Vietnamese exporters have been accused of delaying shipments of at least 80,000 tons of coffee after London’s Liffe saw falls that caused farmers to hold off selling their coffee.
Some roasters, anxious to avoid being caught short, turned to Indonesia to fulfill their orders.
According to reports, farmers demanded London prices for their beans but exporters, claiming that there were "ample supplies", were only willing to take robusta at discounted prices, despite the harvest having been completed some months previously.
Indonesia and Vietnam should form a committee to jointly manage robusta coffee trading, according to Indonesian Coffee Exporters Association (AEKI) secretary Rahim Kartabrata.
"The two countries control 60% of the world robusta coffee market and this would be the only way to change the present situation where the commodity’s market price is mainly determined by a handful of fund managers at the London commodity exchange," he said. "If Indonesia and Vietnam can handle the market through joint actions, a positive sentiment will no doubt prevail in the market, and this will boost the robusta coffee price at the farmer`s level," according to Kartabrata.
A survey carried out in China, South Korea and Taiwan by market researchers from Trend Monitor has revealed that Starbucks remains the most popular coffee shop franchise in China and South Korea and second most popular in Taiwan – at least amongst the 2,775 interviewees between the ages of 20 to 40.
In China, McDonalds and UBC Coffee ranked second and third, and in Korea Dunkin Donuts and Coffee Bean followed Starbucks.
While the company scored highest for customer satisfaction in all three countries, respondents thought Starbucks’ prices were "expensive" (Korea: 88.3 %; China 87.9%; Taiwan 91.4%).
Yunnan province in China’s southwest saw its year-on-year coffee exports rise significantly in the first five months of 2009, according to statistics released by local authorities. 19,000 tons of coffee was exported during the period, a sharp increase of 35.1%.
Tea exports also rose 26.7% to 1,886 tons, earning US$4.79 million, up 20.1% from the previous year.
Indian coffee shop chain Barista Lavazza has announced that it plans to open another 300 outlets across India over the next three years. It is also looking to open 30 highway stores across the country.
Barista currently operates more than 230 outlets in over 30 locations domestically and has established outlets in Sri Lanka and the Middle East.
Predictions of a record coffee crop in 2010 have taken a hit as rainfall variations have affected production, according to Ramesh Rajah, president of the Coffee Exporters Association of India.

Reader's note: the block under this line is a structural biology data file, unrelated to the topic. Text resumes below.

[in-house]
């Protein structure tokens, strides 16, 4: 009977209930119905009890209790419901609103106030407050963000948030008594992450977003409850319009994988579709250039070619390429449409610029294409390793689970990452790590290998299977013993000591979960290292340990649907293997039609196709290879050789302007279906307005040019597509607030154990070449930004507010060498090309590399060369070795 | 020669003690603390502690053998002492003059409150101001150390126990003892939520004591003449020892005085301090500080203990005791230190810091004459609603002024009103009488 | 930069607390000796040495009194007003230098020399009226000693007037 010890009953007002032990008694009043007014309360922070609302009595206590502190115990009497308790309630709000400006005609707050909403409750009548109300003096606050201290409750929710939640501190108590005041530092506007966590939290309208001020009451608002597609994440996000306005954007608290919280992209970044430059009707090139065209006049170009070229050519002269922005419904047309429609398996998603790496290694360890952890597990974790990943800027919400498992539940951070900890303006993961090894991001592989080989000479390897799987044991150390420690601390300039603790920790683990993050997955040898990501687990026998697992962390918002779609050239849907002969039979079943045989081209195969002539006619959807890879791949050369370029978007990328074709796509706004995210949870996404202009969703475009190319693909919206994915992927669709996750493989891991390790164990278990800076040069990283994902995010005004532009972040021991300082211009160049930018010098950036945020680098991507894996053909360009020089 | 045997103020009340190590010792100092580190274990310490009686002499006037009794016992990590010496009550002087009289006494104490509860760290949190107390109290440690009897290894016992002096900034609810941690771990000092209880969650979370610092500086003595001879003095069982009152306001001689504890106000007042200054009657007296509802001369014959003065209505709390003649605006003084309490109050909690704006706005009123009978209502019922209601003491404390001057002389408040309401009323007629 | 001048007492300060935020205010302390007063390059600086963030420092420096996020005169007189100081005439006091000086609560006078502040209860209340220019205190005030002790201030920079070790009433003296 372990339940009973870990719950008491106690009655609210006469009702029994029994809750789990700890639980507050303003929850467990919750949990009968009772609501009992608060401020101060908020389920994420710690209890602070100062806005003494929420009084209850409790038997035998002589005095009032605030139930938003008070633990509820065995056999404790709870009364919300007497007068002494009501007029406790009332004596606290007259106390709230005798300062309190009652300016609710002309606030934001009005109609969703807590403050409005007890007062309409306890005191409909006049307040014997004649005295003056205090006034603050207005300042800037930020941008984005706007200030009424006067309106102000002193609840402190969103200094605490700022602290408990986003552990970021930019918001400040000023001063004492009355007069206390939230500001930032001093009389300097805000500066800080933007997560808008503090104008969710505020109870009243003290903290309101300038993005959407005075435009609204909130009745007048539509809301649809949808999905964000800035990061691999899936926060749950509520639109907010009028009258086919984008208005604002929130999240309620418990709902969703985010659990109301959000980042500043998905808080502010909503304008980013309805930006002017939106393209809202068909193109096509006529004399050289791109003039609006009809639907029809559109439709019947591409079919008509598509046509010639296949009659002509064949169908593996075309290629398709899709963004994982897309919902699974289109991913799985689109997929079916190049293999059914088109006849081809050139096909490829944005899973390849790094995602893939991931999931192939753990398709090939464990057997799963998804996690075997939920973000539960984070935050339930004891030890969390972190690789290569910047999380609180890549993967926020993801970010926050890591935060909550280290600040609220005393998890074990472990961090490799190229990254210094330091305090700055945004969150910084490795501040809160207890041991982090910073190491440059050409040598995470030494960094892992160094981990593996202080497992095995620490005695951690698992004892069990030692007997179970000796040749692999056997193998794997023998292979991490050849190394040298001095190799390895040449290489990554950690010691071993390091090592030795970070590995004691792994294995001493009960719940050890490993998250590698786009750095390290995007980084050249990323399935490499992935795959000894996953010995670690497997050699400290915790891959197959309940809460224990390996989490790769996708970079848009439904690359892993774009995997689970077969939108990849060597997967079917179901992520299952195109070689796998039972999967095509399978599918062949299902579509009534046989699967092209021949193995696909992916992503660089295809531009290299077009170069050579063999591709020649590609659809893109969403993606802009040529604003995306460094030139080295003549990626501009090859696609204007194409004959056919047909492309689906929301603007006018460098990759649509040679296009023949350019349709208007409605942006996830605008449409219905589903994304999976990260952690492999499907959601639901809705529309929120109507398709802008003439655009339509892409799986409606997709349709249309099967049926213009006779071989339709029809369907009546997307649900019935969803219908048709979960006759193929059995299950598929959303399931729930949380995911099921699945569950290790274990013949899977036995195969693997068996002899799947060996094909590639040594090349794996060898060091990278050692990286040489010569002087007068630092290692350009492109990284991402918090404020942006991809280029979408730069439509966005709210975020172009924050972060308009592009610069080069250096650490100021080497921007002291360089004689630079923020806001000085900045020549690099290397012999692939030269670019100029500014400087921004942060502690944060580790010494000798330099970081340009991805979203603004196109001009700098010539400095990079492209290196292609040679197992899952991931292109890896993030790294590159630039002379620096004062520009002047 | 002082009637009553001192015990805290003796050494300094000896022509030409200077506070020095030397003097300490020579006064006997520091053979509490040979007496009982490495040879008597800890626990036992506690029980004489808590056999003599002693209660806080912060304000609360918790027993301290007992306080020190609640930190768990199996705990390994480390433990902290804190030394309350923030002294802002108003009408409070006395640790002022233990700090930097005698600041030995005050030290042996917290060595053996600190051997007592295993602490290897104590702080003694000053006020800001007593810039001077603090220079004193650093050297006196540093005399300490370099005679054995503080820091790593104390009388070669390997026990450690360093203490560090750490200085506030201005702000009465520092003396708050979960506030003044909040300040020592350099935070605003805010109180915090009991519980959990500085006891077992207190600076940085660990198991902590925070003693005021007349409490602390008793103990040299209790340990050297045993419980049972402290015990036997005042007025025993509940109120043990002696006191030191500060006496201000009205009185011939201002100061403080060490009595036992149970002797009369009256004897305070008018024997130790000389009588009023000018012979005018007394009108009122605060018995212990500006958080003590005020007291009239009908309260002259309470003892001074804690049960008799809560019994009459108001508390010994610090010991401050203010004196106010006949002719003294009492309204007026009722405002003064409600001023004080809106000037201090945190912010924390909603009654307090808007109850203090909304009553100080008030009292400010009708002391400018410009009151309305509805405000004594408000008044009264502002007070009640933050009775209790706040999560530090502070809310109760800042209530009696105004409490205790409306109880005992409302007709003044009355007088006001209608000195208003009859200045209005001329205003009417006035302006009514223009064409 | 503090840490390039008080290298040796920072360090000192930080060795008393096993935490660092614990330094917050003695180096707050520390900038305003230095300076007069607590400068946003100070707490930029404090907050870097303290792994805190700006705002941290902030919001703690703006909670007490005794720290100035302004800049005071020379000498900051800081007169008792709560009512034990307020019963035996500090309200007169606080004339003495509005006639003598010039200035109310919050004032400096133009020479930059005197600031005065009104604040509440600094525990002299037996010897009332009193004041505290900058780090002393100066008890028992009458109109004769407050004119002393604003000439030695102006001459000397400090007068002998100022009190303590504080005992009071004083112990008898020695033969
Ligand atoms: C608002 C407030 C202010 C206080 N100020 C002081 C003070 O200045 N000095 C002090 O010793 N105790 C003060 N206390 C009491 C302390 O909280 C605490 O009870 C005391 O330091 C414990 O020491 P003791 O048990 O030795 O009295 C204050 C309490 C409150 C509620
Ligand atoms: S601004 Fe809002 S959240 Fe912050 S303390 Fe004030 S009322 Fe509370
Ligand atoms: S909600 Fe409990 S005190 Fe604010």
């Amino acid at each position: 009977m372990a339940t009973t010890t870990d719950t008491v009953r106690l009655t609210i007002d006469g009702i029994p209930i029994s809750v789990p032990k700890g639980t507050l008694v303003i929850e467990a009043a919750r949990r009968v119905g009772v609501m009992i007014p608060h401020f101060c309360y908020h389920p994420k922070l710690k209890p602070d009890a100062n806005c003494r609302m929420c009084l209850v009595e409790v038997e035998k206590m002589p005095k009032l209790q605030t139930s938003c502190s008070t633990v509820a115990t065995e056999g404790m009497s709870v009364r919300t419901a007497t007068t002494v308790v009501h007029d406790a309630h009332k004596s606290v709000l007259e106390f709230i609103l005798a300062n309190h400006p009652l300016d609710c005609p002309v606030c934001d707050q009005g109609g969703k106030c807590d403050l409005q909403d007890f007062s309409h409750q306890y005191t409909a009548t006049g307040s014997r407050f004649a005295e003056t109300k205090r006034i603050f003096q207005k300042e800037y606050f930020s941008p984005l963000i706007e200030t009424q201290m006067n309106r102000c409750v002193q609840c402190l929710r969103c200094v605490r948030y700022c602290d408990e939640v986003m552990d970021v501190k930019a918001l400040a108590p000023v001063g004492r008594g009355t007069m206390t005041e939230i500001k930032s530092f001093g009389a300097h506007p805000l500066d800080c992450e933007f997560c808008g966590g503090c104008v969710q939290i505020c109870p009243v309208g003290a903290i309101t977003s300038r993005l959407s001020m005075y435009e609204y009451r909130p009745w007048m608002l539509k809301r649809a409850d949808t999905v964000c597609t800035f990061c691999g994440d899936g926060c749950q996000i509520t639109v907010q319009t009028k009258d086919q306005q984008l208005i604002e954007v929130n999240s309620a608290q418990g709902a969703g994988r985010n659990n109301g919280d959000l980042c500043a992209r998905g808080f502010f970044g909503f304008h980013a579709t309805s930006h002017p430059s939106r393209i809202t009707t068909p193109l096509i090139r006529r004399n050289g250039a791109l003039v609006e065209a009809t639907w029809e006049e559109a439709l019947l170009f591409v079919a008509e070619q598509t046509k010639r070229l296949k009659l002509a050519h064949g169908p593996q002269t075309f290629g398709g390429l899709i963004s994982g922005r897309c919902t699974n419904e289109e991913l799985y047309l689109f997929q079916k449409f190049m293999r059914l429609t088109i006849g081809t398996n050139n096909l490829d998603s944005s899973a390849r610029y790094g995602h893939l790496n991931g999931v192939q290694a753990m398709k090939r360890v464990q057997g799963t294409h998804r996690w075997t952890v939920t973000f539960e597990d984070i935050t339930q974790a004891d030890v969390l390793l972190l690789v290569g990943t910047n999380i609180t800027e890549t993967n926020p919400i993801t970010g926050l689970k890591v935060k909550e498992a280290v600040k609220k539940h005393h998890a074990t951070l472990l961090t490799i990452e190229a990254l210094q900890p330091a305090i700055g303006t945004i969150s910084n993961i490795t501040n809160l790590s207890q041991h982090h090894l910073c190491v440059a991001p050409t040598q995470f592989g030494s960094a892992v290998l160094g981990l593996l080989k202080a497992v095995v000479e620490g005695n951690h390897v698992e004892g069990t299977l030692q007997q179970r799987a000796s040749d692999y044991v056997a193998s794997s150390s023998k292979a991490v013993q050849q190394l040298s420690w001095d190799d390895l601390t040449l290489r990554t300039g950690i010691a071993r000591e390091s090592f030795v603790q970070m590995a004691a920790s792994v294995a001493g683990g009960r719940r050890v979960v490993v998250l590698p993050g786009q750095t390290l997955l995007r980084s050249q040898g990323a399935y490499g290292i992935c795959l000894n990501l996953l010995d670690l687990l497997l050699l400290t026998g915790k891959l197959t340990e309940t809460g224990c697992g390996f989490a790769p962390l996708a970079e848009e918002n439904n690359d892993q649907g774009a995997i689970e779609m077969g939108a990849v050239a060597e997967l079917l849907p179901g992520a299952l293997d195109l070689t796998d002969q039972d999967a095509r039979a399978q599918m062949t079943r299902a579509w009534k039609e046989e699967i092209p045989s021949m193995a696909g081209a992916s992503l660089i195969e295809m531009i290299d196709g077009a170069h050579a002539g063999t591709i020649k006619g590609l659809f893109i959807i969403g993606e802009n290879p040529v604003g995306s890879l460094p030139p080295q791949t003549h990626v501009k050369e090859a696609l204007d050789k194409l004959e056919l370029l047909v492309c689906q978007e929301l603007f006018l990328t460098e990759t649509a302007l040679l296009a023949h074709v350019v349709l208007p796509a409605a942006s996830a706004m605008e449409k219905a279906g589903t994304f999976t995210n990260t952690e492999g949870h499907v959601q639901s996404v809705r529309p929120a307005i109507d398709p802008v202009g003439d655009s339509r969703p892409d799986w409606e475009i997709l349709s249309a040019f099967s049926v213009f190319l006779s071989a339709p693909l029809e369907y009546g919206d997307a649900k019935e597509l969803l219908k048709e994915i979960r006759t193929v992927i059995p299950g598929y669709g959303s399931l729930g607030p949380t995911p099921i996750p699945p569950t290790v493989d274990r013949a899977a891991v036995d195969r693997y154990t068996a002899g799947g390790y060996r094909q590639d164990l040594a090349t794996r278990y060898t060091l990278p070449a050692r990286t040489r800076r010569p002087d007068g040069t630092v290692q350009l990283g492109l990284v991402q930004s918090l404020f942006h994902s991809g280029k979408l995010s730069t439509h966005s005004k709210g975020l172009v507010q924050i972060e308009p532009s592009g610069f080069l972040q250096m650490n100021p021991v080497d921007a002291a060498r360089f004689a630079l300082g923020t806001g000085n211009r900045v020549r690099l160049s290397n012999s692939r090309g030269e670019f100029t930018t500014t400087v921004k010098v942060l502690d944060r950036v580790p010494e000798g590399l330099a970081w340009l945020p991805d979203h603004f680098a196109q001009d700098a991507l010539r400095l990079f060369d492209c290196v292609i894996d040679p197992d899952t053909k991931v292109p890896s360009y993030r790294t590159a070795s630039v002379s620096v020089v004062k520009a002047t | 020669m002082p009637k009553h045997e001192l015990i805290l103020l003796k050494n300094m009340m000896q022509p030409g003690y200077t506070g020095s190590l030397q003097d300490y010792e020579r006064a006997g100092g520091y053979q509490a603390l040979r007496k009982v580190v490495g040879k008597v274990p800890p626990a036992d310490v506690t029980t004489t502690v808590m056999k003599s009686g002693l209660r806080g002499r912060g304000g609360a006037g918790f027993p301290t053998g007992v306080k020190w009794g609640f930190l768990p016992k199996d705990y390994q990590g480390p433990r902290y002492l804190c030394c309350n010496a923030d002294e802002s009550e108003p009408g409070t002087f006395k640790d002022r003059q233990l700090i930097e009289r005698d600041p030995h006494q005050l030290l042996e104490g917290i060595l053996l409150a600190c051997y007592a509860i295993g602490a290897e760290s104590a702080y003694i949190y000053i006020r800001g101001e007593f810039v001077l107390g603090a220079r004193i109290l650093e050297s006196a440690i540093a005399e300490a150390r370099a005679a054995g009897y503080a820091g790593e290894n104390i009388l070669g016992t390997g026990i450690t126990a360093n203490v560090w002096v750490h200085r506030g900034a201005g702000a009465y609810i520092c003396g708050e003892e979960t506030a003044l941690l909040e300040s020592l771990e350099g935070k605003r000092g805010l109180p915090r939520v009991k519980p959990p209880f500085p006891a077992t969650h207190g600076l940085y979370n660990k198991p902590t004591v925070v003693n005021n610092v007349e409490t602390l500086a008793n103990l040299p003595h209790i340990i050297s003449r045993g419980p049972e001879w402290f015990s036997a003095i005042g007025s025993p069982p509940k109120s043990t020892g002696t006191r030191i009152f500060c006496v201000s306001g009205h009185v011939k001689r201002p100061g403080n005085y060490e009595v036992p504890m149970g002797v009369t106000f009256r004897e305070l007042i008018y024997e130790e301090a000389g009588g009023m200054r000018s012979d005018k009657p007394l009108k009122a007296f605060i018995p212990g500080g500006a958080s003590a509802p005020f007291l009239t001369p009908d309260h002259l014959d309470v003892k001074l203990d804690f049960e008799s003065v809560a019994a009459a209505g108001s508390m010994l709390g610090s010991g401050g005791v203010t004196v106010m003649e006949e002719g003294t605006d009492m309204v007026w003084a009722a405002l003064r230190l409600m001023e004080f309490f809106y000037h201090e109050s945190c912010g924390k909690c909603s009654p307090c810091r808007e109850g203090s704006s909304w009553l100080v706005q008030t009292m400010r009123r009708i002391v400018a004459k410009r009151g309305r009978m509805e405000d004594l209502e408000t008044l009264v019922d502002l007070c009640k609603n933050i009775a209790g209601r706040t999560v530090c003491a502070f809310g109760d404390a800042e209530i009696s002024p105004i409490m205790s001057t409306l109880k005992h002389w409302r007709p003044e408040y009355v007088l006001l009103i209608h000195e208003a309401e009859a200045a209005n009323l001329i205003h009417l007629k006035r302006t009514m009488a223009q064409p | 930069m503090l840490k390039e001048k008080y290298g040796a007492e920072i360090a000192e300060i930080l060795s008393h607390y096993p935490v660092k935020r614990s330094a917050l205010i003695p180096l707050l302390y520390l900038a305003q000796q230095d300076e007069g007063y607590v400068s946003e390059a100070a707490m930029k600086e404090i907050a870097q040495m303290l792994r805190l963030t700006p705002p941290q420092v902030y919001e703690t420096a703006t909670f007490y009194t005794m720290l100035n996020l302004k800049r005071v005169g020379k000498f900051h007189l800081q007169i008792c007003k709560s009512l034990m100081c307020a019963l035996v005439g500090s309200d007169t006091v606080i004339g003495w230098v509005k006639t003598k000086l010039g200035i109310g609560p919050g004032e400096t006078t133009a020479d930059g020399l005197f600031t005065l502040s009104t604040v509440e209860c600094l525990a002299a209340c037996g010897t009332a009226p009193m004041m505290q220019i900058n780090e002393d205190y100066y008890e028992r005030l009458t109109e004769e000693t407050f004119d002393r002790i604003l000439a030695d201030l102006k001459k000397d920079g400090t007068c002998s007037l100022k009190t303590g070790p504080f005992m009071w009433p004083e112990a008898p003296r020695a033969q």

He calculates that the crop may reach 280,000 tons, 8.6% less than the 306,300 tons estimated by the Coffee Board of India in June, which said that the 2009 crop is estimated at 262,300 tons.
"Production would have met the forecast had the monsoon been normal," Rajah was quoted as saying n the Indian press. "With the variation in monsoon we’ve seen in different growing areas, output will be certainly lower." The southern state of Kerala experienced heavier-than anticipated rainfall in July while Tamil Nadu’s rainfall was "inadequate" according to Rajah.
The D+caf Test Strip is a unique new product that quickly and easily determines whether your coffee or tea is really decaf. The process is quick and simple to use, with lab accurate results. Simply contact the test strip to the beverage sample for five seconds and view the results within 30 seconds. The makers, Silver Lake Research, claim that this test strip is the first and only test that is fast, accurate, easy-to-use and cost effective.
The coffee (or tea) soaks into the paper of the test strip and antibodies in the strip react with the fluid darkening a red line either towards a ‘D’ (for decaf, or less than 20mg of caffeine) or a ‘C’ (for caffeinated, 20mg or more of caffeine). A useful item for those who prefer decaf or lower caffeine contents in their drinks – and want to ensure that what they order is what they are being served!
According to the North American Organic Coffee Industry Survey, organic coffee imports to North America rose 12% year-on-year in 2008, thanks largely to consumer health-consciousness.
A total of 89 million pounds of organic coffee worth US$1.3 billion found its way into the region according to consultant Daniele Giovannucci.
"We were looking for a potential disaster. These certified coffees, like organic and fair trade and such are higher-priced typically," said Giovannucci. "So, in a recession, what would you think would happen? Much to our surprise, quite the opposite happens."
Latin American washed arabica coffee exports dropped 8.93% year-on-year during the first nine months of the 2008-2009 cycle according to Anacafe, Guatemala’s National Coffee Association.
It released data showing that accumulated coffee exports from October, 2008 to June, 2009 totaled 20,360,260 bags, down from 22,357,670 bags shipped in the same period the previous year.
The countries showing the largest declines were Colombia (-21.53%), Costa Rica (-9.54%) and Honduras (-9.22%).
Peru however saw an increase of 23.69% in exports during this period. The other countries that experienced increased exports were Mexico, (+11.31%) and the Dominican Republic, which exported 75,198 bags, an almost 70% increase.